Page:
Major civil discontent and violence occurred, including the Angolan Civil War, the Ethiopian Civil War, the Moro conflict, the Ugandan Bush War, the insurgency in Laos, the Iran–Iraq War, the Soviet–Afghan War, the 1982 Lebanon War, the Second Sudanese Civil War, the Lord's Resistance Army insurgency, and the First Nagorno-Karabakh War. Islamism became a powerful political force in the 1980s and many jihadist organizations, including Al Qaeda, were set up.

By 1986, nationalism was making a comeback in the Eastern Bloc, and the desire for democracy in socialist states, combined with economic recession, resulted in Mikhail Gorbachev's glasnost and perestroika, which reduced Communist Party power, legalized dissent and sanctioned limited forms of capitalism such as joint ventures with companies from capitalist countries. After tension for most of the decade, by 1988 relations between the communist and capitalist blocs had improved significantly and the Soviet Union was increasingly unwilling to defend its governments in satellite states.

1989 brought the overthrow and attempted overthrow of a number of governments led by communist parties, such as in Hungary, the Tiananmen Square protests of 1989 in China, the Czechoslovak "Velvet Revolution", Erich Honecker's East German regime, Poland's Soviet-backed government, and the violent overthrow of the Nicolae Ceaușescu regime in Romania. Destruction of the 155-km Berlin Wall, at the end of the decade, signaled a seismic geopolitical shift. The Cold War ended in the early 1990s with the successful Reunification of Germany and the USSR's demise after the August Coup of 1991.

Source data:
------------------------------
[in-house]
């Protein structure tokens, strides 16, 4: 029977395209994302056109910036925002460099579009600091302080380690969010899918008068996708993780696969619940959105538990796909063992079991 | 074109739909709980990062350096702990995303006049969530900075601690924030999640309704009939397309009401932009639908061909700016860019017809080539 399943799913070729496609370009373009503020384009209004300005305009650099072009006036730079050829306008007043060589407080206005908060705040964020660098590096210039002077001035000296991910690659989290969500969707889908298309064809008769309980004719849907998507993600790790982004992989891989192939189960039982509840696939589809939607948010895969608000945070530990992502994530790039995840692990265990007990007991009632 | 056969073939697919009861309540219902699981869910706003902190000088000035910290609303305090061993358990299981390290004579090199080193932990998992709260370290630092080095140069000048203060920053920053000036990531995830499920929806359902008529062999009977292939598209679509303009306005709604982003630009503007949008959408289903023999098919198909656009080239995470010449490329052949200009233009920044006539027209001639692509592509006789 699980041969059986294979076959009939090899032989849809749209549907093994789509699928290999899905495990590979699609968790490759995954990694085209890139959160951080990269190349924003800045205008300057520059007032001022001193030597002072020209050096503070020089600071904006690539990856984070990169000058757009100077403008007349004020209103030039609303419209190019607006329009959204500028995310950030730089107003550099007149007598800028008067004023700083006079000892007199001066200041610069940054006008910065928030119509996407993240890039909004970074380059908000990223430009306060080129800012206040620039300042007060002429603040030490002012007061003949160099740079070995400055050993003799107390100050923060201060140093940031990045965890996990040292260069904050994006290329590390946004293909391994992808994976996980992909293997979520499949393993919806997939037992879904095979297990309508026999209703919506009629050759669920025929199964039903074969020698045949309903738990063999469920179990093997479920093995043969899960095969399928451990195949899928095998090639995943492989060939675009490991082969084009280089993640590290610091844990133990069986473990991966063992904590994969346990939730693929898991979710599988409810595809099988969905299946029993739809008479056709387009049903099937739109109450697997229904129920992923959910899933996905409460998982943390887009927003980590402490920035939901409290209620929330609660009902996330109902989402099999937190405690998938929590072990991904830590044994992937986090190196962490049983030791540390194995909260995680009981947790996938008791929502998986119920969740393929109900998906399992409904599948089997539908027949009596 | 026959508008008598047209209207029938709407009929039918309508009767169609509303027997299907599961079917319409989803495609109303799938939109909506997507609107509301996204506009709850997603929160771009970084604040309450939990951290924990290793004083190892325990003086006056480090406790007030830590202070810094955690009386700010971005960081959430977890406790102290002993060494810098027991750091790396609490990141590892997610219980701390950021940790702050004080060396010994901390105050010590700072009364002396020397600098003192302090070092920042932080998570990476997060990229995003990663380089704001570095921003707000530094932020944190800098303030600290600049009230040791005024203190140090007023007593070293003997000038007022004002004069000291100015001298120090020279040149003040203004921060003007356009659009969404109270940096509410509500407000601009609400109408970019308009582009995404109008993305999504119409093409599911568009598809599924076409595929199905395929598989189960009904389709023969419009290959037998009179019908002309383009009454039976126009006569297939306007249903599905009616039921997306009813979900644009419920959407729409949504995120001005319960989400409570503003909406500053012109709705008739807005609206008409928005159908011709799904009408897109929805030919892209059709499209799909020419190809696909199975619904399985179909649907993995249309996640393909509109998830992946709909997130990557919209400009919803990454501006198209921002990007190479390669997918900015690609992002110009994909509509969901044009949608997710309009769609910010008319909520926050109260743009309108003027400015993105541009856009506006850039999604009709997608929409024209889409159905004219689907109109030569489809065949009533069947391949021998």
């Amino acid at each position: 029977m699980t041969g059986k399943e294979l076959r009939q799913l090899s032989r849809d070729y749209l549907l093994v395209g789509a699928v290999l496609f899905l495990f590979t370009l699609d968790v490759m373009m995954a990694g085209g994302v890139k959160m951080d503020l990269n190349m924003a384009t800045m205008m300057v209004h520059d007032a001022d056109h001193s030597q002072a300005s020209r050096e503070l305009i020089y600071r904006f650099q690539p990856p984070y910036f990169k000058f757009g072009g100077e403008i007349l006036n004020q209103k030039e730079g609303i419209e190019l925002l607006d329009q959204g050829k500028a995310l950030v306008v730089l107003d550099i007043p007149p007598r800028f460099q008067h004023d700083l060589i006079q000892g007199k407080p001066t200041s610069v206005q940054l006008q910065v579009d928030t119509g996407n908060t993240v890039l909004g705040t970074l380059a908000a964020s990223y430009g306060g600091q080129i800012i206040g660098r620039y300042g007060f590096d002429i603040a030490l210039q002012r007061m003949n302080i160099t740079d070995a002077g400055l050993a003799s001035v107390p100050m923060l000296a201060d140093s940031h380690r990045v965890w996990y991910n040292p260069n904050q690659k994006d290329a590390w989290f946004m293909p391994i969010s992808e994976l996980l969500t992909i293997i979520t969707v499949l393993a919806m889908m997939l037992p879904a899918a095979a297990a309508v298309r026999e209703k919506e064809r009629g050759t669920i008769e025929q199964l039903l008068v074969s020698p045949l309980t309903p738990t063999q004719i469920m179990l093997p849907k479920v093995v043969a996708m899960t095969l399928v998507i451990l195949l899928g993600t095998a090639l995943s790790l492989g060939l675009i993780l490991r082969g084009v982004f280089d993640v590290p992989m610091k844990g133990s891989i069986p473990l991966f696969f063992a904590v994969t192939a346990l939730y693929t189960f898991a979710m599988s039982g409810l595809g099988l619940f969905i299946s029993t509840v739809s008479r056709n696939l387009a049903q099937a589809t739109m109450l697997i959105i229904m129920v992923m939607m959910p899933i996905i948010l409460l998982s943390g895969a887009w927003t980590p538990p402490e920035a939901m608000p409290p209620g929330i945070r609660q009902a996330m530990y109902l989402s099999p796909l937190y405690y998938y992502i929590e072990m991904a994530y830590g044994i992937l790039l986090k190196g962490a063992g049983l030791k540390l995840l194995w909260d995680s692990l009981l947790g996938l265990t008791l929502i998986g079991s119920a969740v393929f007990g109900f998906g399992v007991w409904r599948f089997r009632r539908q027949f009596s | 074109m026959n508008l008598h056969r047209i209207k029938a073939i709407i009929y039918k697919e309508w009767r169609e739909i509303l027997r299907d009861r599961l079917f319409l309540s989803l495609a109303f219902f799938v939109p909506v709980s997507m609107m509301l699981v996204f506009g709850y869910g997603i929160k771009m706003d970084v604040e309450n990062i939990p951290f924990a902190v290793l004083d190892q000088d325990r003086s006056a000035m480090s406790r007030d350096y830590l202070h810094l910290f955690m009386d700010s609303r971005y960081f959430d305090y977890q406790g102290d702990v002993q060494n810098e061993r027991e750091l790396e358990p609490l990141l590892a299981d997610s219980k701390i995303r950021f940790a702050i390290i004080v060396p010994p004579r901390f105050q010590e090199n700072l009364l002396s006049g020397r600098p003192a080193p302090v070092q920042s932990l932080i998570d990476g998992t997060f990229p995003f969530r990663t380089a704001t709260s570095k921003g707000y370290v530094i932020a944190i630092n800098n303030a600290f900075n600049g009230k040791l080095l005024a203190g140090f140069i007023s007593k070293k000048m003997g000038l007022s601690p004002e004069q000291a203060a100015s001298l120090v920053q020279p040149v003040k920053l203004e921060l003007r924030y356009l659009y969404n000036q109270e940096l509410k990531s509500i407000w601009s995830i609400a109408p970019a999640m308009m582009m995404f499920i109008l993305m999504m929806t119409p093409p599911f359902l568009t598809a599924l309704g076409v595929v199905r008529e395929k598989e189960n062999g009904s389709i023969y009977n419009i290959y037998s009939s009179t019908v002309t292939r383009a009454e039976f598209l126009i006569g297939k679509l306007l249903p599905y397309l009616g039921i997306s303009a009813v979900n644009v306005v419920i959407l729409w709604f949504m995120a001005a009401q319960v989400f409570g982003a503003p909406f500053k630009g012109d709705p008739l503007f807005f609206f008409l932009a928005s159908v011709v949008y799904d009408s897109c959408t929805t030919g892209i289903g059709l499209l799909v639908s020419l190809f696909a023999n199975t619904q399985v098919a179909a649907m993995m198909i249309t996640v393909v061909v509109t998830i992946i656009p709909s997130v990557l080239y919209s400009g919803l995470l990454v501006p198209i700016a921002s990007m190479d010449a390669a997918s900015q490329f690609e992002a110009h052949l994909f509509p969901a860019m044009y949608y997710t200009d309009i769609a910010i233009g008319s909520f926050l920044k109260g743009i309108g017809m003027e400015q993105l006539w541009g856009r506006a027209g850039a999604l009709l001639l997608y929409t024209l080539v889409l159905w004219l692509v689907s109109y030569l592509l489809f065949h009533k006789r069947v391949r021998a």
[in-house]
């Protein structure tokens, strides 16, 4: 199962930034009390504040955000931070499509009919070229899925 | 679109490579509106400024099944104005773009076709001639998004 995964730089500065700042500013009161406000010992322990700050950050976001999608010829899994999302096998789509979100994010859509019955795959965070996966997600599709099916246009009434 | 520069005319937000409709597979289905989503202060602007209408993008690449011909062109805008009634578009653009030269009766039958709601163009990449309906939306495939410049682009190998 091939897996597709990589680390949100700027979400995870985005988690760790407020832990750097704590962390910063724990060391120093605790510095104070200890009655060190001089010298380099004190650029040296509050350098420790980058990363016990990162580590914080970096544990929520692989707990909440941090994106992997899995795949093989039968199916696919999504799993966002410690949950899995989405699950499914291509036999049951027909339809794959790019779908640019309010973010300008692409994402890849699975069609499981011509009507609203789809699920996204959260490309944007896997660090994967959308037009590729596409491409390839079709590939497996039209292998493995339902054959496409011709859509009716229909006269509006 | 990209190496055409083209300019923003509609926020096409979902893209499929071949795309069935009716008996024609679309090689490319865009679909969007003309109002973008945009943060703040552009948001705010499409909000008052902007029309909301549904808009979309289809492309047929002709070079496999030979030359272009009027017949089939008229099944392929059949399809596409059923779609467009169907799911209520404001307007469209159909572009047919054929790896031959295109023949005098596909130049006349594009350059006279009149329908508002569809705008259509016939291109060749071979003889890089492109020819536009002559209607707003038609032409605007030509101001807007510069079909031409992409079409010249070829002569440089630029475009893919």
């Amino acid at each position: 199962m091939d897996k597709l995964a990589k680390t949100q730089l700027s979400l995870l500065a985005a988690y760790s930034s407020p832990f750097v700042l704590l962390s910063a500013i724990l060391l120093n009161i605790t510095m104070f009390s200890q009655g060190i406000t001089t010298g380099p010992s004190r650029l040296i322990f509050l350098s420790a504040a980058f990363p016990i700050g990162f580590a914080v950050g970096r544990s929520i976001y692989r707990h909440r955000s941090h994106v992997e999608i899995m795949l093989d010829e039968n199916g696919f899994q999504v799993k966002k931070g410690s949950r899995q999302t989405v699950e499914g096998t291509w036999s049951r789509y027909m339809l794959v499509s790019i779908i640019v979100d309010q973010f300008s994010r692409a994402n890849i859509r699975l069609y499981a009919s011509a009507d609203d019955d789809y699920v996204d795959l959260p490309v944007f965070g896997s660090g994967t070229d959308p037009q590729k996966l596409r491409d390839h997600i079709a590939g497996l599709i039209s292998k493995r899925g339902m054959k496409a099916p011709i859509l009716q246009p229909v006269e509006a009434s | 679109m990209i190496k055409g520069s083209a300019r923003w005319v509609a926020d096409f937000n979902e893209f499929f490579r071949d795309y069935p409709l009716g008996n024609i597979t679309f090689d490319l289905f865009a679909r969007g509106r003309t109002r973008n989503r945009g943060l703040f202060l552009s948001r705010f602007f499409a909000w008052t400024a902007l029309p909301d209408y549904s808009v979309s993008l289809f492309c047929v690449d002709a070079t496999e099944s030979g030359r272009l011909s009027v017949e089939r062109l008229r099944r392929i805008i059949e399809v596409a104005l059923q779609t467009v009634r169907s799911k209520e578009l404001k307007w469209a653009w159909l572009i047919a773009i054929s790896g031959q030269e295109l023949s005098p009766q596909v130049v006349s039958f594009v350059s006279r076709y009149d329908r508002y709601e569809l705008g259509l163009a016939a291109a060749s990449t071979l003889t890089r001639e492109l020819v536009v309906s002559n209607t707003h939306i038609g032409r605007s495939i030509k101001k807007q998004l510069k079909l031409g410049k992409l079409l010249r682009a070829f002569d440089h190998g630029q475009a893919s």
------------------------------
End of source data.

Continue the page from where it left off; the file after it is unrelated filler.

The 1980s was an era of tremendous population growth around the world, surpassing the 1970s and 1990s, and arguably being the largest in human history. During the 1980s, the world population grew from 4.4 to 5.3 billion people. There were approximately 1.33 billion births and 480 million deaths. Population growth was particularly rapid in a number of African, Middle Eastern, and South Asian countries during this decade, with rates of natural increase close to or exceeding 4% annually. The 1980s saw the advent of the ongoing practice of sex-selective abortion in China and India as ultrasound technology permitted parents to selectively abort baby girls.